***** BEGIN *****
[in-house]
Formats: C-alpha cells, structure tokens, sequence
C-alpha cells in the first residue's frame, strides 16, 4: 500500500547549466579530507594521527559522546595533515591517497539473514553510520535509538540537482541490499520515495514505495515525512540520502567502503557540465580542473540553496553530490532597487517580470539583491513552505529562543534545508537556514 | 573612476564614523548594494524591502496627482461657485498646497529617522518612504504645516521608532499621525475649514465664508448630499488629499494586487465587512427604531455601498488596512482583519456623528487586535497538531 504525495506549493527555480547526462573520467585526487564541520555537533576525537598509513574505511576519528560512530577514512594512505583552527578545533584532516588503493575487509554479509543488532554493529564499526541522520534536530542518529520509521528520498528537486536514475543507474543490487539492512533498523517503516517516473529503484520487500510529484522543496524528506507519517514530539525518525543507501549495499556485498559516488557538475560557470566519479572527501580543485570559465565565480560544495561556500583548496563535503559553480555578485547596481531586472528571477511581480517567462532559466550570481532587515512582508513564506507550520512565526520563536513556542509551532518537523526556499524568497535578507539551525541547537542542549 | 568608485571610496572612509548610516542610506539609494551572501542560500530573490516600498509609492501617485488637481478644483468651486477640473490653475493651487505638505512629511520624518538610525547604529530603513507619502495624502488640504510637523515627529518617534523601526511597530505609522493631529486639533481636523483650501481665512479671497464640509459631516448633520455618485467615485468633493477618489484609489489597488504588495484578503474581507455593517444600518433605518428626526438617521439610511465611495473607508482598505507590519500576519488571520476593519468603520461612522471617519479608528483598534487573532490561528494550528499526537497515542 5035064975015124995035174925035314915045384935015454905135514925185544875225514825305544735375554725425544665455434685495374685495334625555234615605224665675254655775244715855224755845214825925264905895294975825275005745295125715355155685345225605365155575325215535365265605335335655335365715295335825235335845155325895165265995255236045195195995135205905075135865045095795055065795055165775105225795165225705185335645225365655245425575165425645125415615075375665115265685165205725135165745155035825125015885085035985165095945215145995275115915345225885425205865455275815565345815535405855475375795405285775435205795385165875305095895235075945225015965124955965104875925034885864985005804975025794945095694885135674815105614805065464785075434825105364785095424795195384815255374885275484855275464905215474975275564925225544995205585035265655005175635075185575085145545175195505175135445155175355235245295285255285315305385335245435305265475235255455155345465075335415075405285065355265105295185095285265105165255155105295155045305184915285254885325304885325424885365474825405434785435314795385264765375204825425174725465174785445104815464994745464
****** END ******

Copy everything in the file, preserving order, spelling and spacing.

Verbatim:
[in-house]
Formats: C-alpha cells, structure tokens, sequence
C-alpha cells in the first residue's frame, strides 16, 4: 500500500547549466579530507594521527559522546595533515591517497539473514553510520535509538540537482541490499520515495514505495515525512540520502567502503557540465580542473540553496553530490532597487517580470539583491513552505529562543534545508537556514 | 573612476564614523548594494524591502496627482461657485498646497529617522518612504504645516521608532499621525475649514465664508448630499488629499494586487465587512427604531455601498488596512482583519456623528487586535497538531 504525495506549493527555480547526462573520467585526487564541520555537533576525537598509513574505511576519528560512530577514512594512505583552527578545533584532516588503493575487509554479509543488532554493529564499526541522520534536530542518529520509521528520498528537486536514475543507474543490487539492512533498523517503516517516473529503484520487500510529484522543496524528506507519517514530539525518525543507501549495499556485498559516488557538475560557470566519479572527501580543485570559465565565480560544495561556500583548496563535503559553480555578485547596481531586472528571477511581480517567462532559466550570481532587515512582508513564506507550520512565526520563536513556542509551532518537523526556499524568497535578507539551525541547537542542549 | 568608485571610496572612509548610516542610506539609494551572501542560500530573490516600498509609492501617485488637481478644483468651486477640473490653475493651487505638505512629511520624518538610525547604529530603513507619502495624502488640504510637523515627529518617534523601526511597530505609522493631529486639533481636523483650501481665512479671497464640509459631516448633520455618485467615485468633493477618489484609489489597488504588495484578503474581507455593517444600518433605518428626526438617521439610511465611495473607508482598505507590519500576519488571520476593519468603520461612522471617519479608528483598534487573532490561528494550528499526537497515542 5035064975015124995035174925035314915045384935015454905135514925185544875225514825305544735375554725425544665455434685495374685495334625555234615605224665675254655775244715855224755845214825925264905895294975825275005745295125715355155685345225605365155575325215535365265605335335655335365715295335825235335845155325895165265995255236045195195995135205905075135865045095795055065795055165775105225795165225705185335645225365655245425575165425645125415615075375665115265685165205725135165745155035825125015885085035985165095945215145995275115915345225885425205865455275815565345815535405855475375795405285775435205795385165875305095895235075945225015965124955965104875925034885864985005804975025794945095694885135674815105614805065464785075434825105364785095424795195384815255374885275484855275464905215474975275564925225544995205585035265655005175635075185575085145545175195505175135445155175355235245295285255285315305385335245435305265475235255455155345465075335415075405285065355265105295185095285265105165255155105295155045305184915285254885325304885325424885365474825405434785435314795385264765375204825425174725465174785445104815464994745464